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Doc Sara
Doc Sara, Veterinarian
Category: Cat
Satisfied Customers: 952
Experience:  I am a dog and cat veterinarian with a lifetime of experience in our family veterinary hospital.
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I HAVE A 4 YEAR OLD CAT HE HAS DEVELOPED A ITICH WE HAVE TREATED

Customer Question

I HAVE A 4 YEAR OLD CAT HE HAS DEVELOPED A ITICH WE HAVE TREATED HIM FOR FLEES BUT HE HAS WATERY STOOL FOR THE LAST 3 MONTHS.HE HAS LOST WEIGHT. WHATS WRONG MY LOCAL VET IS MISSING SOMETHING.I DONT WANT TO LOOSE THE WE GUY.
Submitted: 1 year ago.
Category: Cat
Expert:  Doc Sara replied 1 year ago.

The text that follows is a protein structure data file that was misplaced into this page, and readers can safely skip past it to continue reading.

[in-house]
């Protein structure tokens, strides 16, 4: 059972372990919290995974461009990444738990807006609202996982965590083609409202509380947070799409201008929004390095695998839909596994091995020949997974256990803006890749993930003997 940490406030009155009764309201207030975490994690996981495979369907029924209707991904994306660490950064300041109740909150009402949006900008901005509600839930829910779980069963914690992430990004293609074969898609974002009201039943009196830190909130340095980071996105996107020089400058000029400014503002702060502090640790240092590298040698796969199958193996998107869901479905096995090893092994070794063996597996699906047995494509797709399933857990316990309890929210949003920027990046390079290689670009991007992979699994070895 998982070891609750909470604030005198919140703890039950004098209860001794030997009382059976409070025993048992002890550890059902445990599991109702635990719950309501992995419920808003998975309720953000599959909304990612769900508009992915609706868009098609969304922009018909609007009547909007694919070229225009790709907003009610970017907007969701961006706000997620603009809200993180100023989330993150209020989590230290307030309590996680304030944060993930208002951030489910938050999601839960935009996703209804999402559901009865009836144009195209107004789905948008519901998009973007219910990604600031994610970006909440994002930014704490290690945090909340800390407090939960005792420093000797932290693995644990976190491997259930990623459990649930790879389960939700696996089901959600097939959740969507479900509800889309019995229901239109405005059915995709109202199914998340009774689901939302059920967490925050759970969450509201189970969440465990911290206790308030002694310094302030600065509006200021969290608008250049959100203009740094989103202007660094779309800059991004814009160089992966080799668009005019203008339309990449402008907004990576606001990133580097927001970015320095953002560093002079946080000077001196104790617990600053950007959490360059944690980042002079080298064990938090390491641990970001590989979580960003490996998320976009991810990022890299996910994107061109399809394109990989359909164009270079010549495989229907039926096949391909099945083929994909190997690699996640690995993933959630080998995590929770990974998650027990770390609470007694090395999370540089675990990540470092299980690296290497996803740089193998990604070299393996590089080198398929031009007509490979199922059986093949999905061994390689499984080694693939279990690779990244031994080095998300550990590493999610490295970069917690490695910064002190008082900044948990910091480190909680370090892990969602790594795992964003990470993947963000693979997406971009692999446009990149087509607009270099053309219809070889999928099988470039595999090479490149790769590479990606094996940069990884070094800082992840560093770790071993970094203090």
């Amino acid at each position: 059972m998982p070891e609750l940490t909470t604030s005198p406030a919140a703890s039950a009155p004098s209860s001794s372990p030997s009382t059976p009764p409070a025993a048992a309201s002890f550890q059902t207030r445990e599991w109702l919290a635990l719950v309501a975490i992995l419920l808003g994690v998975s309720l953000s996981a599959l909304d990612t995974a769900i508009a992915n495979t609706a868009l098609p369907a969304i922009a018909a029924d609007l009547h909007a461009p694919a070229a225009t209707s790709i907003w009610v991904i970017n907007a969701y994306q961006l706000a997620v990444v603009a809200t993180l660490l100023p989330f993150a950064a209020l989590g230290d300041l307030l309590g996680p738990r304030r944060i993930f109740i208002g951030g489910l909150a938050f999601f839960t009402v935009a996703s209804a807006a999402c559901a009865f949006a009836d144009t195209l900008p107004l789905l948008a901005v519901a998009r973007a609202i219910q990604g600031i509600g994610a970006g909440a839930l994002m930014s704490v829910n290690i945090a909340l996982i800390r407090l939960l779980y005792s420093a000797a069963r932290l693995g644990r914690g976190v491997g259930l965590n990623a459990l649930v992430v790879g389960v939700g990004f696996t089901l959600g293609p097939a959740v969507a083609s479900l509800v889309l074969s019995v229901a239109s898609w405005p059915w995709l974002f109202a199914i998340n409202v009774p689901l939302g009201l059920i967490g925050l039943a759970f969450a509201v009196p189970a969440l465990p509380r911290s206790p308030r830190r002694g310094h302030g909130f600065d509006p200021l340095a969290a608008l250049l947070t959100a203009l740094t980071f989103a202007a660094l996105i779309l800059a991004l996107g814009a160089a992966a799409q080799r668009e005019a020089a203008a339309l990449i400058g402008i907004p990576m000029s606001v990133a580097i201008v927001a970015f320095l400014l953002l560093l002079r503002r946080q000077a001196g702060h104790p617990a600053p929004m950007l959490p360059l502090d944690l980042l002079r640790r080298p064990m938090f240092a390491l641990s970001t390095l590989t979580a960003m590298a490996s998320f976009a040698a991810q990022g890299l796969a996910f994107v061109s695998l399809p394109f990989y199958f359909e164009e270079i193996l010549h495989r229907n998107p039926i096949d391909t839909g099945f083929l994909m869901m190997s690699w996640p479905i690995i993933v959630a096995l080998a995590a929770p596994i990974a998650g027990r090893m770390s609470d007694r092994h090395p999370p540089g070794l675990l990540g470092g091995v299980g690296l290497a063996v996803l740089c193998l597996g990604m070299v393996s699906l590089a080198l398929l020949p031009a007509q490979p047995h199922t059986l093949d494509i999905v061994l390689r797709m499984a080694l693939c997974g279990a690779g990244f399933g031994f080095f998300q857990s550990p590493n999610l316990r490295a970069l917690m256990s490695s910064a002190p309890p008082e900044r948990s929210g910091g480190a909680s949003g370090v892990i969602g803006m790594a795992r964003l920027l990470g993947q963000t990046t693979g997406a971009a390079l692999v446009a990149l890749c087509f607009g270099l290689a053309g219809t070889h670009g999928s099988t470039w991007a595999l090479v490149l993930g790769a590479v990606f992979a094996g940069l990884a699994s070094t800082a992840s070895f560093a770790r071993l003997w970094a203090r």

Hi there I'm Dr. Sara. I'm a licensed vet who works exclusively with cats and dogs. I'm really sorry to hear that you're having these troubles with Taz. You have two separate problems here so I'll start with the first. If you've seen any fleas on Taz, then this is almost guaranteed the source of his itching. The flea life cycle takes at least three months to complete, so you'll need to do more than just treat Taz once to get them all gone. Some kitties are really sensitive to fleas running around on their skin and it will cause them to become easily distracted and lick, scratch, or twitch. There are a good amount of cats who are VERY allergic to fleas and thus will lose their hair and continue to scratch even after the fleas are gone because their allergic reaction is severe.Fleas can hide REALLY well in your kitty's fur, so I never count them out until I've done a thorough comb through with a flea comb. Flea combs are bristles so close together that if you brush over a flea, it will get caught in the comb and you will see it. They are really inexpensive and can be found at a pet store. The best place to find fleas on a kitty is around the rump area and around the neck. Even if none of the other cats around have fleas, it still could be fleas causing one cat to lose hair because she's allergic. I would start by ruling out fleas. If fleas aren't the case, then it sounds like a flare up of some other type of allergy. Usually, when a cat loses hair, it's flea allergy, however other possibilities are allergies to food and things in the environment like pollens, dusts, etc. I would definitely follow that up with application of a good flea product like Frontline or Advantage or apply a Seresto collar. If it's not fleas or if the fleas aren't totally controlled, she will continue to itch. In that case, many veterinarians would administer steroids to help calm down the allergic reaction. Usually there's not a whole lot of testing required, just a good thorough physical exam. When the adult fleas mate, they lay eggs on the cat that fall off wherever the cat is, so the flea eggs can be anywhere in your home. Once you've got a good quality flea treatment on your kitty, you should start focusing on treating your home with products that kill eggs and larvae. On to the diarrhea- I don't get worried about diarrhea until it continues despite treatment with a broad spectrum deworming, a diet change, probiotics and a course of medication called metronidazole. So before going any further, I would make sure that these have been done. Many kitties can have dietary sensitivities that can cause chronic diarrhea, so I would start ideally by discussing a prescription veterinary diet trial like easily digestible Puina EN or a hypoallergenic diet like Royal Canin's Hypoallergenic Select Protein diets. Over the counter diets that may help include Nature's Ba***** *****mited Ingredient Diets, or Nature's Variety Instinct diets - these are a few of my favorites. In a cat as young as Taz I would also want to check very well for intestinal parasites like giardia, coccidia, cryptosporidium, or tritrichomonas. There are blood and fecal panels that can be sent out to the lab to check for these. If further testing doesn't come up with anything and a diet change isn't helpful, it's time to decide if you can pursue intestinal biopsies to get a diagnosis. What I'm usually getting on biopsies for kitties that have passed all the other diagnostics is inflammatory bowel disease. IBD is inflammation of the GI tract that can lead to varying degrees of illness. In some cats, it's in response to a food allergen, but if we did diet trials we would have seen improvement. In many cats the inflammation is idiopathic, meaning that we don't know what causes it. Treatment typically is steroids, although there are some other drugs that can be used. In cases where my clients can't pursue biopsies (mostly for financial reasons), if we get stuck at a dead end, I will do a trial of steroids to see if they help. Please let me know what other questions I can answer for you :)~Dr. Sara

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